Examining the Health and Cancer Information Seeking Behaviors of Korean-Americans

Monday, July 11, 2011

Kyeung Mi Oh, PhD, RN
School of Nursing, George Mason University, Fairfax, VA
Gary Kreps, PhD
Department of Communication, George Mason University, Fairfax, VA

Learning Objective 1: The learner will be able to understand the health and cancer information seeking behaviors of Korean Americans.

Learning Objective 2: The learner will be able to understand the cancer information seeking experiences and the awareness of major cancer information sources of Korean Americans.

Purpose: Many Korean-Americans (KAs) have low cancer screening rates. A significant number of KAs lack adequate information about cancer screening tests. However, little is known about the health behaviors of KAs. This study examines (1) exposure to mass media health information, health and cancer information seeking behaviors and source preferences for KAs; (2) factors influencing variations in exposure to health information and their trust in health information sources; and (3) the awareness of cancer information sources by KAs.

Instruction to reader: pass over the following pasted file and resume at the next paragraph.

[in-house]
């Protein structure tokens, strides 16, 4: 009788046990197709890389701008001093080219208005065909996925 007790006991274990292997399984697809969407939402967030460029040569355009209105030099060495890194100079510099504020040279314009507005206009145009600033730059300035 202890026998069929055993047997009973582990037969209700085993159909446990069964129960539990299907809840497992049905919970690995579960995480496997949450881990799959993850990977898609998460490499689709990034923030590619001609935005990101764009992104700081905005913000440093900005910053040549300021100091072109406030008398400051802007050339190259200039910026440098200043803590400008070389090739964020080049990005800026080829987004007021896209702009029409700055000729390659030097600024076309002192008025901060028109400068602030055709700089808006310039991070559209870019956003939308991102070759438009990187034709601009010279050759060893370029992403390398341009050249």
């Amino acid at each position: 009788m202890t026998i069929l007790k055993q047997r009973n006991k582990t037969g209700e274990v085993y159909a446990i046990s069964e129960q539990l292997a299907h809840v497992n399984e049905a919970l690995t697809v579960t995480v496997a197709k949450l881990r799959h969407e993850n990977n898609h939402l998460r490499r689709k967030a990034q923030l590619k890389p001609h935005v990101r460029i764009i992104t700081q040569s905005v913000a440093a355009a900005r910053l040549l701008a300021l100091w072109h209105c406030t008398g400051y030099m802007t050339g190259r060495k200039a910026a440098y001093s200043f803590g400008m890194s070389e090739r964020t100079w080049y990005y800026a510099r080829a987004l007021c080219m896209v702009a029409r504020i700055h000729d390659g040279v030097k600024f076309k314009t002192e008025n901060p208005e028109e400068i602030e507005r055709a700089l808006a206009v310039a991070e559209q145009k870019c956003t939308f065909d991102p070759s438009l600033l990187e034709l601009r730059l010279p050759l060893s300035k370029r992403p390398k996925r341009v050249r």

Methods:  Data for this study were gathered with a cross-sectional, community-based survey. The survey was conducted in the Washington, DC metropolitan area during 2006 and 2007. It was administered to 254 KA men and women ages 40 years or older.

Results: Korean media sources and internet are important sources used regularly and can also be a major source of communicating health information to this population. Korean newspapers were a common source of health-related information. KAs with less education are more likely to seek health information in Magazines and Newspapers. The most trusted source of health information among respondents in this study was from a doctor or other health care professional. KA’s involvement in cancer information seeking is relatively low and they have somewhat negative experiences in seeking cancer information. Also, their awareness of cancer information sources was limited. Despite of the heavy use of Korean ethnic media, it did not connect to cancer information source awareness.  Rather, use of US mainstream media was significantly related with awareness.

Conclusion: A majority of KAs are first generation immigrants, struggling to overcome language barriers. Obviously, language barriers may hinder KAs from being aware of credible cancer information resources. Campaigns using the Korean language through partnerships with Korean ethnic media to inform KAs about credible sources of health information appear to be warranted by our findings.